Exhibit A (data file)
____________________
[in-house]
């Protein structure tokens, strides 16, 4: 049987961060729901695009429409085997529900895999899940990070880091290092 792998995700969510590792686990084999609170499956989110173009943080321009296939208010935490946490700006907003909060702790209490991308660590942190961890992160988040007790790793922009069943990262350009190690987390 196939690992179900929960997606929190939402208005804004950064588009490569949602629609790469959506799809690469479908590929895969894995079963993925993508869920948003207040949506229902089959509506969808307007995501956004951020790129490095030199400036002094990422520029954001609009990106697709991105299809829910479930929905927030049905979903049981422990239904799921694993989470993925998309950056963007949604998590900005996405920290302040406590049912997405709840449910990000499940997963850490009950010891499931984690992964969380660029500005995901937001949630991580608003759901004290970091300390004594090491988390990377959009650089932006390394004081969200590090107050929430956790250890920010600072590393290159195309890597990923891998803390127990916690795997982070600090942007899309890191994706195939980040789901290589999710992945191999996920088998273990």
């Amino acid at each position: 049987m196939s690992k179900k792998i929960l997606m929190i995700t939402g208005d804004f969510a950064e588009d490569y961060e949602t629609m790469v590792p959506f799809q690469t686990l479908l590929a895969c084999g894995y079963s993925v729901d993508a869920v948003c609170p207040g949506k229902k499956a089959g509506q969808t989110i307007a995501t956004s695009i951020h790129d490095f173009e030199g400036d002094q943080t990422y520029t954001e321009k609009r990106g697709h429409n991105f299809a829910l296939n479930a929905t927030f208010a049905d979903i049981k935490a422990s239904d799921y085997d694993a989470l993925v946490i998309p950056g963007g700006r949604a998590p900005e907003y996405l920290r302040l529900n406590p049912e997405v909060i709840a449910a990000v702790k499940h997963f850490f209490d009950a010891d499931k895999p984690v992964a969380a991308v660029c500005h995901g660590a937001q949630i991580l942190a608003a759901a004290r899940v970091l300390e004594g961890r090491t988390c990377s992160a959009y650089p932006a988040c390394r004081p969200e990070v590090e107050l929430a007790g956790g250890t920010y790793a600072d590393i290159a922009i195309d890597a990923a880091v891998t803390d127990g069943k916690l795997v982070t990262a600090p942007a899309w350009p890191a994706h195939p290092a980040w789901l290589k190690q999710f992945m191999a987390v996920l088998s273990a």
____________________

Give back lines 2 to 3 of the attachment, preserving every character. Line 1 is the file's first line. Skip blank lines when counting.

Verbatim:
């Protein structure tokens, strides 16, 4: 049987961060729901695009429409085997529900895999899940990070880091290092 792998995700969510590792686990084999609170499956989110173009943080321009296939208010935490946490700006907003909060702790209490991308660590942190961890992160988040007790790793922009069943990262350009190690987390 196939690992179900929960997606929190939402208005804004950064588009490569949602629609790469959506799809690469479908590929895969894995079963993925993508869920948003207040949506229902089959509506969808307007995501956004951020790129490095030199400036002094990422520029954001609009990106697709991105299809829910479930929905927030049905979903049981422990239904799921694993989470993925998309950056963007949604998590900005996405920290302040406590049912997405709840449910990000499940997963850490009950010891499931984690992964969380660029500005995901937001949630991580608003759901004290970091300390004594090491988390990377959009650089932006390394004081969200590090107050929430956790250890920010600072590393290159195309890597990923891998803390127990916690795997982070600090942007899309890191994706195939980040789901290589999710992945191999996920088998273990």
């Amino acid at each position: 049987m196939s690992k179900k792998i929960l997606m929190i995700t939402g208005d804004f969510a950064e588009d490569y961060e949602t629609m790469v590792p959506f799809q690469t686990l479908l590929a895969c084999g894995y079963s993925v729901d993508a869920v948003c609170p207040g949506k229902k499956a089959g509506q969808t989110i307007a995501t956004s695009i951020h790129d490095f173009e030199g400036d002094q943080t990422y520029t954001e321009k609009r990106g697709h429409n991105f299809a829910l296939n479930a929905t927030f208010a049905d979903i049981k935490a422990s239904d799921y085997d694993a989470l993925v946490i998309p950056g963007g700006r949604a998590p900005e907003y996405l920290r302040l529900n406590p049912e997405v909060i709840a449910a990000v702790k499940h997963f850490f209490d009950a010891d499931k895999p984690v992964a969380a991308v660029c500005h995901g660590a937001q949630i991580l942190a608003a759901a004290r899940v970091l300390e004594g961890r090491t988390c990377s992160a959009y650089p932006a988040c390394r004081p969200e990070v590090e107050l929430a007790g956790g250890t920010y790793a600072d590393i290159a922009i195309d890597a990923a880091v891998t803390d127990g069943k916690l795997v982070t990262a600090p942007a899309w350009p890191a994706h195939p290092a980040w789901l290589k190690q999710f992945m191999a987390v996920l088998s273990a």